- Publication date
- ca. 1950s
- Public Domain
- Communication: Telephone
- Digitizing sponsor
- American Telephone and Telegraph Co. (AT&T)
excellent stock shots of a variety of people using the telephone;
dialing telephone long distance; smoking a cigarette;
introduction of operator toll dialing: new equipment which reduces the time it takes for long distance call to go through
very detailed explanation of how automatic switching equipment works; and how telephone calls are routed through different cities;
Bell Labs people doing research;
manufacture and assembly of Western Electric electronic telephone switches; installation of giant banks of switches;
Nice aerial view of a city - icons of operators ("girls") pop up on the screen indicating how things were before direct lines (toll calls). "Girl" A connects with Girl B, etc... By the end, icons of operators are all over the screen atop the aerial view of the city.
worth noting: some excellent sounds of pushbutton phones with melodramatic music laid over them.
- 2002-07-16 00:00:00
- Closed captioning
- United States
- ca. 1950s
- Run time
Subject: Guide to Blueboxing
At the end there is even a good shot of an accoustic lens.
Subject: As soon as the operator presses the proper keys, it happens! Just like that!
Part of the explanaton about how the new technology worked includes a demonstration with sound of the then new "multi-frequency" or MF tone senders.
Different and more pleasant sounding than the "touch-tones" used by our phones today, MF tones were used internally by the switching network. Though they're now nearly extinct, MF tones were considered by phone phreaks to be among the most beautiful sounds heard on the old network.
The film also has some great shots of toll opeartors processing calls and of the original Western Electric #4 Crossbar switches being built and installed.
The climax of the film comes after the old, manual method of calling long distance is compared with the new operator toll dialing when the narrator proclaims: "As soon as the opeartor presses the proper keys, it happens! Just like that!".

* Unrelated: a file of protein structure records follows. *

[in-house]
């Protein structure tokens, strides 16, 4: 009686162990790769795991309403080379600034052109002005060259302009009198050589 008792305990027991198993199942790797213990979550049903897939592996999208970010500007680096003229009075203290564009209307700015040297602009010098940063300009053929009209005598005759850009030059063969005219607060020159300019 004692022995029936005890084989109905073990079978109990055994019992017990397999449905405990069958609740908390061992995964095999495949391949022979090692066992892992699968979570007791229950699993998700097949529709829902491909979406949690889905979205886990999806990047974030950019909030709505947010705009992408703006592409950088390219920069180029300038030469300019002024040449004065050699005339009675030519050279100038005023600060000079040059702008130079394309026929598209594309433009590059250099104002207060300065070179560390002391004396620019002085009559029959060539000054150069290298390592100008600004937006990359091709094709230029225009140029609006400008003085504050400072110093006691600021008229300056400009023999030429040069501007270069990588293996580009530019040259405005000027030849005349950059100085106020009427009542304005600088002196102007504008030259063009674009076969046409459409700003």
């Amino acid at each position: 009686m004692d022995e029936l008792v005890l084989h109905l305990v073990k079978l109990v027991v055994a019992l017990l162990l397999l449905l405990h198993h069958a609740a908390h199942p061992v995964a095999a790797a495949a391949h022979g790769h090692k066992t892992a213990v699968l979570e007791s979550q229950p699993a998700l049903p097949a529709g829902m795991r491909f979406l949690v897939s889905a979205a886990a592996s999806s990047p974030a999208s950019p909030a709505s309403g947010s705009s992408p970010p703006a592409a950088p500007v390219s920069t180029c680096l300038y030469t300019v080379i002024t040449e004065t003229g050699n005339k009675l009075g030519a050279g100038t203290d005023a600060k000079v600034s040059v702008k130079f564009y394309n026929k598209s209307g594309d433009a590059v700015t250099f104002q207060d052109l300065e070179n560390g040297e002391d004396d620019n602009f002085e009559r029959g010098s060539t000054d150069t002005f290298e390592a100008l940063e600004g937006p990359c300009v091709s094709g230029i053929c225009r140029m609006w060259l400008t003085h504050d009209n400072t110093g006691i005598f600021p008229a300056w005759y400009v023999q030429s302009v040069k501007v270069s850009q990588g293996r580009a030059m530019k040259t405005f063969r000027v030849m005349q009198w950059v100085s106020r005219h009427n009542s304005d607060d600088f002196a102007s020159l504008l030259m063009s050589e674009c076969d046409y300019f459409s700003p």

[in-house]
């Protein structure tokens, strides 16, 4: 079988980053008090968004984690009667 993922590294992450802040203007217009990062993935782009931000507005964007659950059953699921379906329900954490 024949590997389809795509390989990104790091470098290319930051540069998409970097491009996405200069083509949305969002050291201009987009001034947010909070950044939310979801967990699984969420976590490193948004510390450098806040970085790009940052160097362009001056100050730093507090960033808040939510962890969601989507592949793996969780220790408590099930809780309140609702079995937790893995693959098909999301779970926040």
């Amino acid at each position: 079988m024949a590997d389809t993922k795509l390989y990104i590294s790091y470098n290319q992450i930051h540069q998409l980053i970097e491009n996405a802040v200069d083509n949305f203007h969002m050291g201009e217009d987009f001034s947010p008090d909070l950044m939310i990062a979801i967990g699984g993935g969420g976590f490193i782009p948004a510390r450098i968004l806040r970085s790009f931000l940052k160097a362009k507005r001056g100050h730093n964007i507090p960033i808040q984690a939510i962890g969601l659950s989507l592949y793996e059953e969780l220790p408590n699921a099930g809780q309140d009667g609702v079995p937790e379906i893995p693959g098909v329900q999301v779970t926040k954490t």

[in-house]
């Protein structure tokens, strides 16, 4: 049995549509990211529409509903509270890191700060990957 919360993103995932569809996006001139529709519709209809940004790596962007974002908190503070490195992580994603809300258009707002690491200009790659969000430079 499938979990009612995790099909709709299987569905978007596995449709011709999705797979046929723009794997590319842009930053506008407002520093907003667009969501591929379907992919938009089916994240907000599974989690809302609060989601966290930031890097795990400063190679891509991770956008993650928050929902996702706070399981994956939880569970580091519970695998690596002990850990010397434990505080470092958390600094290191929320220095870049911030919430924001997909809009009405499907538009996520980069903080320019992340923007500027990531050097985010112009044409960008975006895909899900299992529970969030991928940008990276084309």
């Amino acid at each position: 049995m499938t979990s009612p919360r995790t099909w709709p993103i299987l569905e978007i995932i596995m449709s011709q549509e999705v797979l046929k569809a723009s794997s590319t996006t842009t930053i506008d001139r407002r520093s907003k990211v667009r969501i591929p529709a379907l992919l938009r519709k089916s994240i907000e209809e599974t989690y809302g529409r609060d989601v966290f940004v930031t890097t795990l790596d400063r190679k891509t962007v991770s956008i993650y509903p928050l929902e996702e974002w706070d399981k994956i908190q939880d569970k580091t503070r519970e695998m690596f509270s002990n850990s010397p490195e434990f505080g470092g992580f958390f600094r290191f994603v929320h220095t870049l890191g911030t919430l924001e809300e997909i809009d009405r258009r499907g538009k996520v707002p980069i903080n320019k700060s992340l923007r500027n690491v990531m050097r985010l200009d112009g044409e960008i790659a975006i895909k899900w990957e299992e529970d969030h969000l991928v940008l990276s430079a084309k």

Subject: We've got a toll on you!
Ripe with old fashioned operators taking down calls and connecting them (but not saying "surely" :( ) and with a whiz bang commentary, this sure is a lot of fun. And if you, just like I did, noticed the toness corrosponding to the numbers are different then they were when they were introduced, well here's a flip book with city codes for you! Reccomended!
Subject: A must watch
This is attributed to the new feature of operator assisted toll dialing.
The steps an operator would have to perform for each call is shown.
Main step being the use of a key set to help route the call using system tones.
An animation then shows both the old and new method of call routing so we can compare them.
A phone company switch is shown and the tones generated by the operator key presses are played back.
Note: these tones were later exploited by phone technology enthusiasts called phone phreaks.
A further explination of how the call routing is performed by the equipment is provided.
Bell Labs and Western Electric are shown as developer and manufacturer of the equipment.
We are told of the demand for more trained professionals and that someday toll calls will go through just like local calls.
A reference is made to the unknown future uses of such equipment and the bell system goal of improving service/cost. I recommend watching this film.
Subject: Another fascinating glimpse behind the scenes
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